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As the pendulum of innovation swings back to the middle, we’re seeing more emphasis on humans and how technology affects us. After all, technological advancements were made to benefit humans. So, when designing services and the customer experience, the end beneficiary is always the human.
In this era of digital transformations — with sophistication in cloud capabilities and a focus the customer experience — we need to keep focus on who provides the services, who designs the products and who delivers to the customer. That who is a human — and that human is a team member in your company.
We’ve talked about how essential it is to map our employees experience along with our customers’ experience to identify critical moments in a journey. Now that we see how the experiences are intertwined, let’s focus on engagement.
Creating emotional connections will better equip and empower our employees to deliver the best experiences for our customers during their journeys.
A Look at Engagement
The word “engagement” originated in the mid-16th and 17th centuries from Middle English and French. Essentially, it means to “pledge oneself,” “enter into contract” or “involve oneself in an activity.” Now think about this in the context of company culture. You might have visions of ping-pong tables, cafeterias with free snacks and lunches, and regular happy hours. While all of those are great — and can be bucketed into the category of “activity” — are they enough?
Today’s employees want more than just activities; employees spend more time at their place of employment within a day than anywhere else. So yes, having the fun activity is nice. But that’s not really why they keep coming back.
Activities are merely perks that can help in some aspects of employee satisfaction. But those activities don’t equal engagement. Employee satisfaction, like customer satisfaction, is only about a particular moment in time of how content or how unhappy they are. It’s not a measure of levels of motivation, dedication, or emotional connection and commitment.
Employee engagement is about meeting the needs of each team members — their passions and commitment to perform, to go beyond simply fulfilling the tasks of their job. Much like defining what a customer experience is for your company, it’s critical for you to define what engagement means so you can design the right experience for your employees.
Pyramids of Values
Recall the basics of Maslow’s hierarchy of needs: Actions are based on the innate human desire to fulfill needs — from the basic (food and shelter) to the more complex (building self-esteem or becoming more altruistic). As a human matures, they climb this pyramid to reach the apex of self-actualization.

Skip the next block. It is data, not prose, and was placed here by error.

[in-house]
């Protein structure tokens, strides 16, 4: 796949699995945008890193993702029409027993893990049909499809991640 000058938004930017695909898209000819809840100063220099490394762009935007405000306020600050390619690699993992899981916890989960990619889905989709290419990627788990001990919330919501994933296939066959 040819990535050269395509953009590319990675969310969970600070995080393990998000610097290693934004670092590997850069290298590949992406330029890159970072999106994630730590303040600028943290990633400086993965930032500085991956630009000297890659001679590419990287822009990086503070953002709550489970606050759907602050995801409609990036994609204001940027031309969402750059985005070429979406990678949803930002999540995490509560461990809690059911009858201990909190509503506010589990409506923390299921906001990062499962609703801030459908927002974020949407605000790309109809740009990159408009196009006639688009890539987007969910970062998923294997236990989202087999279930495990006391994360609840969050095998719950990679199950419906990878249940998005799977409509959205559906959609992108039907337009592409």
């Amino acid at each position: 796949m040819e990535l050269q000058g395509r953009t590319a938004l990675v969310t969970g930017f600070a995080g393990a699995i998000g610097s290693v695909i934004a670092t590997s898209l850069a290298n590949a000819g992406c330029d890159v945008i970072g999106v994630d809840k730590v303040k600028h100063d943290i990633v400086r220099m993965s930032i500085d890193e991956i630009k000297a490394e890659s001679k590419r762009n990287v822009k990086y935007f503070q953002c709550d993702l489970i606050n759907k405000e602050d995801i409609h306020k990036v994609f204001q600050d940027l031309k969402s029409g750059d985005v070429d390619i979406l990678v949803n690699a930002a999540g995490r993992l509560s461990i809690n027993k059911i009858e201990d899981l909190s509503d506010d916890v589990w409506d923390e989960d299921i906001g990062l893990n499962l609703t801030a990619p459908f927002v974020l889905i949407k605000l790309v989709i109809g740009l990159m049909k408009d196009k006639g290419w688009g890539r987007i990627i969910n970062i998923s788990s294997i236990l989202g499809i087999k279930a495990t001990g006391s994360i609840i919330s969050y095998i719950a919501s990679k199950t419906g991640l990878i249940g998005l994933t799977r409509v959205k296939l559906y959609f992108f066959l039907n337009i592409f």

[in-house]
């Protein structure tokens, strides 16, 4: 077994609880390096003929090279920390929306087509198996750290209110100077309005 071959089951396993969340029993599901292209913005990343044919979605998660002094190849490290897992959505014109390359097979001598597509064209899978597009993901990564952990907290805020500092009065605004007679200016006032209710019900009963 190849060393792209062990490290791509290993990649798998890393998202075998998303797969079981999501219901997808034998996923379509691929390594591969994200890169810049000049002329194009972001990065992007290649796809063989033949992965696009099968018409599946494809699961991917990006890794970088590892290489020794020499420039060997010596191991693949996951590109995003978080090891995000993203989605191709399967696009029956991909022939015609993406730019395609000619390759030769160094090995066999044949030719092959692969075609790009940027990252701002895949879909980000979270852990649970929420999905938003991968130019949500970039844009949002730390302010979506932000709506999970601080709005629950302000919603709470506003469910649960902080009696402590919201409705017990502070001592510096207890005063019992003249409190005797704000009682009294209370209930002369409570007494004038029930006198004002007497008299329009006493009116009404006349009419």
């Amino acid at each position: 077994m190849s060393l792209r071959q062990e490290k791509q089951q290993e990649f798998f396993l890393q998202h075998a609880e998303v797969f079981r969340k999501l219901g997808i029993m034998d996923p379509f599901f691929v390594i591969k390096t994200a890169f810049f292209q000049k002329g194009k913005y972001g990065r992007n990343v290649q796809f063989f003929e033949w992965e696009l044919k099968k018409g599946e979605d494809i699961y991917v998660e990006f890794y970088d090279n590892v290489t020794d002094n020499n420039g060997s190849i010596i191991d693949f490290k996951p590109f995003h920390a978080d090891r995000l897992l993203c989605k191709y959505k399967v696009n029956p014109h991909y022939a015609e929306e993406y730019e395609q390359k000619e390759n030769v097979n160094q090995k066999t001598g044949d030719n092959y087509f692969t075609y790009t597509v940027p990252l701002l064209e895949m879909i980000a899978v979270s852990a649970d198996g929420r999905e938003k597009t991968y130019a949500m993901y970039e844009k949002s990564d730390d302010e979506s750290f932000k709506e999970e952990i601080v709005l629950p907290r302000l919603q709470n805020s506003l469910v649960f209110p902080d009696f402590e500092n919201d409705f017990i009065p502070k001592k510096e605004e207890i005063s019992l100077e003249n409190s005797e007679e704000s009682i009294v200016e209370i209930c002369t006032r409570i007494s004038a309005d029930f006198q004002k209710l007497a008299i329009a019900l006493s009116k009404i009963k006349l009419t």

As part of your engagement strategy, think about what your employees’ hierarchy of needs could include — from receiving a paycheck (basic) to achieving leadership roles or becoming a mentor (complex). To reach the apex, employees mature, for example, by gathering new skills or creating lasting, positive behaviors. These are all things your employee engagement practice must design to help move your employee to reach their individual apex.
Because we’re working with humans, it makes sense that these hierarchy of needs can be translated to customer experiences.
Bain and Company introduced its B2B elements of value in which it identified 40 elements along five categories to better understand what customers want. This helps organizations see how, like Maslow’s hierarchy, customer needs, expectations and behaviors change as they mature and move toward the apex. That apex is not unlike the original hierarchy of needs; it’s about purpose and becoming the best version of oneself (as a person or as a business).
Aligning to Purpose
Customers are quick to buy from, or advocate for, a brand because it matches their beliefs. I know I visit the same coffee shop and buy the same brand coffee beans because those companies are committed to being fair trade. I’m loyal to them because there’s an alignment in our core beliefs and it serves a greater purpose.
To create an effective employee engagement practice, you must align it to your greater corporate strategy and vision. As humans, we strive to fulfill more complex needs. And, just as customers who are aligned to your business purpose and vision become your biggest fans, so do your employees.
Aligning an employee’s why to your corporate why allows them to fulfill their needs. It gives them motivation to do more and become more vested to show up and become the best versions of themselves. As a result, your customer experience improves as your team members perform at higher levels.
As with anything, this takes practice. Designing an employee experience and engagement practice is just as complex and rewarding as designing a solid customer experience and engagement practice. Remember: To define it, you need to understand the mechanics and levers of what your employees value — and then align your purpose to their purpose.
This infographic offers information on ways to improve the employee experience and employee engagement, satisfy your customers, and provide a great customer experience.
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